The Green Street Teaching and Learning Center has received a second round of funding from the State of Connecticut Department of Education to expand its K-8 Math Institute to three new school districts over the next two years.
The $428,479 Math and Science Partnership Award will allow Green Street offer the program to 90 teachers from the Hamden, Vernon and New Haven school districts in programs being offered this summer and next. Green Street works closely with district math coordinators to select teachers to participate.
“In Connecticut and all over the country, there are issues with math education—students aren’t achieving at the level they should,” said Sara MacSorley, director of the Green Street Teaching and Learning Center. “With the adoption of Common Core standards in math, we wanted to come up with a program that would help improve teachers’ mastery of math concepts as well as their confidence with math.”
The math institute was first established in 2013 via the Project to Increase Mastery of Mathematics and Science (PIMMS)—part of Green Street—through another grant from the state. In its first two years, the program served 60 teachers in the Middletown and Meriden school districts. Green Street also has taken the course to Killingly.
“We had teachers come in at the beginning who were nervous because they didn’t think they’d perform well. We also had teachers who were really strong in math and weren’t sure if they’d get anything out of the program,” said MacSorley. “At the end, the participants got more out of it than they expected. The leaders bring everyone up to the same high level, regardless of where they come in. It’s a very collaborative environment, not at all competitive. In every class we’ve run, there have been significant increases in teachers’ content understanding and in their math confidence.”
The Institute includes the content-intensive, 80-hour Intel Math course over the summer as a foundation for teachers, several follow-up workshops during the school year for advancing teaching practices and arts integration strategies, and two professional learning community sessions a year in the form of Math Potlucks.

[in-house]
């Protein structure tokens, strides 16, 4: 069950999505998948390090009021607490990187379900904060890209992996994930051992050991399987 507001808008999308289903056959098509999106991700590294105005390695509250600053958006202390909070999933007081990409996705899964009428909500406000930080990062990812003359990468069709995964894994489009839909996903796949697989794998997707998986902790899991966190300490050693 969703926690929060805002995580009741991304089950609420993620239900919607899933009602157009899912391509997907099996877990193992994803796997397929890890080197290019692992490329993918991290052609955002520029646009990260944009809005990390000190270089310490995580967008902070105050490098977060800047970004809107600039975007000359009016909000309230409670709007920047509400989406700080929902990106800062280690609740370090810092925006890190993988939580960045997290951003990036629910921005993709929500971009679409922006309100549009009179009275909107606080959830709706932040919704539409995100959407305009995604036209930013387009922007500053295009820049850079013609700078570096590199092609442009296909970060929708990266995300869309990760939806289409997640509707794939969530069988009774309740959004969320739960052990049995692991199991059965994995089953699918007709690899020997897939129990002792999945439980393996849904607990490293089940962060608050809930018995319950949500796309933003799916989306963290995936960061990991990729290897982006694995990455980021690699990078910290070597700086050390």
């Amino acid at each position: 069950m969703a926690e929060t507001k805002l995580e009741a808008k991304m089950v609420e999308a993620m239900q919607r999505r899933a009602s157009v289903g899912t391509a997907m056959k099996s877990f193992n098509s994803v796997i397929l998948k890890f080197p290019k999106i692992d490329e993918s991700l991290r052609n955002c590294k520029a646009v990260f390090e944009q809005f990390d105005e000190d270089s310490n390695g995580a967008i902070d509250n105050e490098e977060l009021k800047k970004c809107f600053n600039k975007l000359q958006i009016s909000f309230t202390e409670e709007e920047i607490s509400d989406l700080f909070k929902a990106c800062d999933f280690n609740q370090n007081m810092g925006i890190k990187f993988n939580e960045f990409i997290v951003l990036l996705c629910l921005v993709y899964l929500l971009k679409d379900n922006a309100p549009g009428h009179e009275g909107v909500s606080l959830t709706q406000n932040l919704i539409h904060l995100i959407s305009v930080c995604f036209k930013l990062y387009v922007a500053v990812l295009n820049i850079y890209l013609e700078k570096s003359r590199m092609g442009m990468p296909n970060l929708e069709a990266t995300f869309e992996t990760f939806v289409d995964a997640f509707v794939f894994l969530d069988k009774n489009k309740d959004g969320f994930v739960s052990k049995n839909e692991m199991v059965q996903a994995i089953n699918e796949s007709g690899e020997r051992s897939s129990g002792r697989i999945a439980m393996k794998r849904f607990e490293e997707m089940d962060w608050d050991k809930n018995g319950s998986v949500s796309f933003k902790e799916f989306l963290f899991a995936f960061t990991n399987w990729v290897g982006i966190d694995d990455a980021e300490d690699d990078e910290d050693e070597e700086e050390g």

The Intel math course is co-taught by a team of specially trained instructors—one a Wesleyan faculty member in mathematics, and the other a math education specialist from one of the Connecticut State Colleges or Universities. Wesleyan’s Assistant Professor of Mathematics Christopher Rasmussen and Assistant Professor of Mathematics Cameron Hill have taught courses in the past. The new grant will pay for the certification of two new instructor teams, including more Wesleyan faculty.
“Intel Math provides an opportunity for the participants to not only strengthen their mathematical knowledge, but also to experience first-hand how rewarding it can be to learn mathematics in a collaborative and exploratory environment,” Rasmussen said.
The program aims to give teachers a broad understanding of the whole spectrum of math education in grades kindergarten through 8. Consistent with Common Core, it places emphasis on helping students think about different ways to solve problems. With Green Street’s strength in interdisciplinary teaching and learning, the program also includes an arts integration component, using visual art or movement to teach mathematical concepts.
Follow-up workshops during the school year focus more heavily on pedagogy. In the new round, workshops will focus on a book recently released by the National Council of Teachers of Mathematics, titled “Principles to Actions: Ensuring Mathematical Success for All.”